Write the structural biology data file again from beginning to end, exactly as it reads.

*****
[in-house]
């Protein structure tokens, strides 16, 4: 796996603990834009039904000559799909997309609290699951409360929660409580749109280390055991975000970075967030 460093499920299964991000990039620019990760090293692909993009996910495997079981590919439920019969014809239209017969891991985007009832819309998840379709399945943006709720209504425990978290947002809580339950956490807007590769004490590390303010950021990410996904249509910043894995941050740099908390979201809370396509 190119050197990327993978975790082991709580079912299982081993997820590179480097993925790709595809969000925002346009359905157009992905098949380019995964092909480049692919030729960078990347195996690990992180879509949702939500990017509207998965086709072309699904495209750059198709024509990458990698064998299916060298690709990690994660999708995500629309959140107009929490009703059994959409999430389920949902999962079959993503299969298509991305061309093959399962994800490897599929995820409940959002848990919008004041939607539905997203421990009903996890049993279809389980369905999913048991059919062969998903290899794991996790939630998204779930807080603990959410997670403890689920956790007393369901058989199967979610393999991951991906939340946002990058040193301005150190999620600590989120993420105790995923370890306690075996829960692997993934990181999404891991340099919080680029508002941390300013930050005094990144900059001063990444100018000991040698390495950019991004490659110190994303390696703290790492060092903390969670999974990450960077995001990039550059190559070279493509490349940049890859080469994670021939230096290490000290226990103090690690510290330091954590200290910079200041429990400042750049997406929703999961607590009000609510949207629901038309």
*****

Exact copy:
[in-house]
């Protein structure tokens, strides 16, 4: 796996603990834009039904000559799909997309609290699951409360929660409580749109280390055991975000970075967030 460093499920299964991000990039620019990760090293692909993009996910495997079981590919439920019969014809239209017969891991985007009832819309998840379709399945943006709720209504425990978290947002809580339950956490807007590769004490590390303010950021990410996904249509910043894995941050740099908390979201809370396509 190119050197990327993978975790082991709580079912299982081993997820590179480097993925790709595809969000925002346009359905157009992905098949380019995964092909480049692919030729960078990347195996690990992180879509949702939500990017509207998965086709072309699904495209750059198709024509990458990698064998299916060298690709990690994660999708995500629309959140107009929490009703059994959409999430389920949902999962079959993503299969298509991305061309093959399962994800490897599929995820409940959002848990919008004041939607539905997203421990009903996890049993279809389980369905999913048991059919062969998903290899794991996790939630998204779930807080603990959410997670403890689920956790007393369901058989199967979610393999991951991906939340946002990058040193301005150190999620600590989120993420105790995923370890306690075996829960692997993934990181999404891991340099919080680029508002941390300013930050005094990144900059001063990444100018000991040698390495950019991004490659110190994303390696703290790492060092903390969670999974990450960077995001990039550059190559070279493509490349940049890859080469994670021939230096290490000290226990103090690690510290330091954590200290910079200041429990400042750049997406929703999961607590009000609510949207629901038309």